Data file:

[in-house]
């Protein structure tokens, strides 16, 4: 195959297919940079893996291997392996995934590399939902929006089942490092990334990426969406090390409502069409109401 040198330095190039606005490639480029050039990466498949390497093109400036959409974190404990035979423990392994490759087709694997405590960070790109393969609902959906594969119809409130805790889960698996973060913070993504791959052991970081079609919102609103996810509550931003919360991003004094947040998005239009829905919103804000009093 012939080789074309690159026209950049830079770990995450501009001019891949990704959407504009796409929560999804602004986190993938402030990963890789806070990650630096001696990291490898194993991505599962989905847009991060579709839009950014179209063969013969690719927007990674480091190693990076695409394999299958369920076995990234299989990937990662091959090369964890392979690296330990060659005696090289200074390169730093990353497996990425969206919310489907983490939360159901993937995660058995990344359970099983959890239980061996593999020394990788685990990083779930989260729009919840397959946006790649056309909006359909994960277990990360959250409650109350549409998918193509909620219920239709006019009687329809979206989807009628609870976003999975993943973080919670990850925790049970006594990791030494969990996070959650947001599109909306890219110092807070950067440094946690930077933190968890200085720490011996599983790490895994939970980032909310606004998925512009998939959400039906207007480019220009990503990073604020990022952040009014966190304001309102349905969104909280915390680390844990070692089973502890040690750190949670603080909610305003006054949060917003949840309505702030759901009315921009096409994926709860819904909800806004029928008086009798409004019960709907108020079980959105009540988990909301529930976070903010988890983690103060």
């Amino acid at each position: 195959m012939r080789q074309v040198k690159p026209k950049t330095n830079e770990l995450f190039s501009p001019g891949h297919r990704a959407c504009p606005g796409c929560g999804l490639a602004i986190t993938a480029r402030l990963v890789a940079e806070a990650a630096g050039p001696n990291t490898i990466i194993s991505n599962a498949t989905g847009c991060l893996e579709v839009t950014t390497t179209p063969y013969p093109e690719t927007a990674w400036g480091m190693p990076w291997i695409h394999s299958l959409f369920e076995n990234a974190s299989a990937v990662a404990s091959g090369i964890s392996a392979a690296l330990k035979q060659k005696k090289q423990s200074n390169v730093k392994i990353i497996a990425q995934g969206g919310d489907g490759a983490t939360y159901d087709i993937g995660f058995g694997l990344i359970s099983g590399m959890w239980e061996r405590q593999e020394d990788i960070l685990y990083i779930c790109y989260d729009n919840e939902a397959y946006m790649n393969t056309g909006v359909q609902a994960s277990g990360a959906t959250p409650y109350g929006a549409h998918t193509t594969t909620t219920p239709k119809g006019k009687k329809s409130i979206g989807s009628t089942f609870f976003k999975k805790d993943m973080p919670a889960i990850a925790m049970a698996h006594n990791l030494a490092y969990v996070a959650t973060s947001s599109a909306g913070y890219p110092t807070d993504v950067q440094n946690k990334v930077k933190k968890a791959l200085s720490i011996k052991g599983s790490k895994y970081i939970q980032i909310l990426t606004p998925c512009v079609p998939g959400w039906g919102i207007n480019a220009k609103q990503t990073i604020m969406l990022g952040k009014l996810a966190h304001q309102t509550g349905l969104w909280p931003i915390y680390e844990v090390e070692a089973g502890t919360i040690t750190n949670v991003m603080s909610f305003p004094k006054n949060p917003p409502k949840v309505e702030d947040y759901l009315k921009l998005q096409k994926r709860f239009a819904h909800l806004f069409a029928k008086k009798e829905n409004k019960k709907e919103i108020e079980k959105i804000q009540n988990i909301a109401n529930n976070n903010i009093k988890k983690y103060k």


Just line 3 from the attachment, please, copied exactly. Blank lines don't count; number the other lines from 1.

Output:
């Amino acid at each position: 195959m012939r080789q074309v040198k690159p026209k950049t330095n830079e770990l995450f190039s501009p001019g891949h297919r990704a959407c504009p606005g796409c929560g999804l490639a602004i986190t993938a480029r402030l990963v890789a940079e806070a990650a630096g050039p001696n990291t490898i990466i194993s991505n599962a498949t989905g847009c991060l893996e579709v839009t950014t390497t179209p063969y013969p093109e690719t927007a990674w400036g480091m190693p990076w291997i695409h394999s299958l959409f369920e076995n990234a974190s299989a990937v990662a404990s091959g090369i964890s392996a392979a690296l330990k035979q060659k005696k090289q423990s200074n390169v730093k392994i990353i497996a990425q995934g969206g919310d489907g490759a983490t939360y159901d087709i993937g995660f058995g694997l990344i359970s099983g590399m959890w239980e061996r405590q593999e020394d990788i960070l685990y990083i779930c790109y989260d729009n919840e939902a397959y946006m790649n393969t056309g909006v359909q609902a994960s277990g990360a959906t959250p409650y109350g929006a549409h998918t193509t594969t909620t219920p239709k119809g006019k009687k329809s409130i979206g989807s009628t089942f609870f976003k999975k805790d993943m973080p919670a889960i990850a925790m049970a698996h006594n990791l030494a490092y969990v996070a959650t973060s947001s599109a909306g913070y890219p110092t807070d993504v950067q440094n946690k990334v930077k933190k968890a791959l200085s720490i011996k052991g599983s790490k895994y970081i939970q980032i909310l990426t606004p998925c512009v079609p998939g959400w039906g919102i207007n480019a220009k609103q990503t990073i604020m969406l990022g952040k009014l996810a966190h304001q309102t509550g349905l969104w909280p931003i915390y680390e844990v090390e070692a089973g502890t919360i040690t750190n949670v991003m603080s909610f305003p004094k006054n949060p917003p409502k949840v309505e702030d947040y759901l009315k921009l998005q096409k994926r709860f239009a819904h909800l806004f069409a029928k008086k009798e829905n409004k019960k709907e919103i108020e079980k959105i804000q009540n988990i909301a109401n529930n976070n903010i009093k988890k983690y103060k």